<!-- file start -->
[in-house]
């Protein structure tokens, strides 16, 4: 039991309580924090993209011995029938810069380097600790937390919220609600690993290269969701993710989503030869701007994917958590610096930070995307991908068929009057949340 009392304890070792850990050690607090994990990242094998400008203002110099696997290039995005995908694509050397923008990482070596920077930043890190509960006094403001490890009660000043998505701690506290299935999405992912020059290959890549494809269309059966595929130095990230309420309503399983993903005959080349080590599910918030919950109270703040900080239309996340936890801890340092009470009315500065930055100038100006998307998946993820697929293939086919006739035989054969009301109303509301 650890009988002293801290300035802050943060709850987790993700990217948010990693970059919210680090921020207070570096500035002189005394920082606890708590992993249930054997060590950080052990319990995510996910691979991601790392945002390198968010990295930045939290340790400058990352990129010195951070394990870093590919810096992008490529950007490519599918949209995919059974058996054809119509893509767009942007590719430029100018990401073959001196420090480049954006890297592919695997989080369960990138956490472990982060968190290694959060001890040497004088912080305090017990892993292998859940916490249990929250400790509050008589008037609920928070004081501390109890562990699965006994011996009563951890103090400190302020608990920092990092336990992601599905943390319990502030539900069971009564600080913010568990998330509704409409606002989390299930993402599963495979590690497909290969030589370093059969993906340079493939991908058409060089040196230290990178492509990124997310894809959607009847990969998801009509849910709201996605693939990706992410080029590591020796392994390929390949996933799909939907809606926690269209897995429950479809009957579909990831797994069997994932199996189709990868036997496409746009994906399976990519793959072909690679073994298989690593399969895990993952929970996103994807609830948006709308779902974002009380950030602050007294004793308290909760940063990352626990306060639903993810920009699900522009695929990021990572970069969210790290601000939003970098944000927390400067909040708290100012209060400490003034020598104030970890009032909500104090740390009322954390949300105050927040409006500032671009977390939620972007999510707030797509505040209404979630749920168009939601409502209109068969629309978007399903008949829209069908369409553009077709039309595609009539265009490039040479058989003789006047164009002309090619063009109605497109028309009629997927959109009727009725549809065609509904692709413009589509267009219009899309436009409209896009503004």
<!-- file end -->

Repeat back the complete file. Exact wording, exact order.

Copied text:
[in-house]
């Protein structure tokens, strides 16, 4: 039991309580924090993209011995029938810069380097600790937390919220609600690993290269969701993710989503030869701007994917958590610096930070995307991908068929009057949340 009392304890070792850990050690607090994990990242094998400008203002110099696997290039995005995908694509050397923008990482070596920077930043890190509960006094403001490890009660000043998505701690506290299935999405992912020059290959890549494809269309059966595929130095990230309420309503399983993903005959080349080590599910918030919950109270703040900080239309996340936890801890340092009470009315500065930055100038100006998307998946993820697929293939086919006739035989054969009301109303509301 650890009988002293801290300035802050943060709850987790993700990217948010990693970059919210680090921020207070570096500035002189005394920082606890708590992993249930054997060590950080052990319990995510996910691979991601790392945002390198968010990295930045939290340790400058990352990129010195951070394990870093590919810096992008490529950007490519599918949209995919059974058996054809119509893509767009942007590719430029100018990401073959001196420090480049954006890297592919695997989080369960990138956490472990982060968190290694959060001890040497004088912080305090017990892993292998859940916490249990929250400790509050008589008037609920928070004081501390109890562990699965006994011996009563951890103090400190302020608990920092990092336990992601599905943390319990502030539900069971009564600080913010568990998330509704409409606002989390299930993402599963495979590690497909290969030589370093059969993906340079493939991908058409060089040196230290990178492509990124997310894809959607009847990969998801009509849910709201996605693939990706992410080029590591020796392994390929390949996933799909939907809606926690269209897995429950479809009957579909990831797994069997994932199996189709990868036997496409746009994906399976990519793959072909690679073994298989690593399969895990993952929970996103994807609830948006709308779902974002009380950030602050007294004793308290909760940063990352626990306060639903993810920009699900522009695929990021990572970069969210790290601000939003970098944000927390400067909040708290100012209060400490003034020598104030970890009032909500104090740390009322954390949300105050927040409006500032671009977390939620972007999510707030797509505040209404979630749920168009939601409502209109068969629309978007399903008949829209069908369409553009077709039309595609009539265009490039040479058989003789006047164009002309090619063009109605497109028309009629997927959109009727009725549809065609509904692709413009589509267009219009899309436009409209896009503004």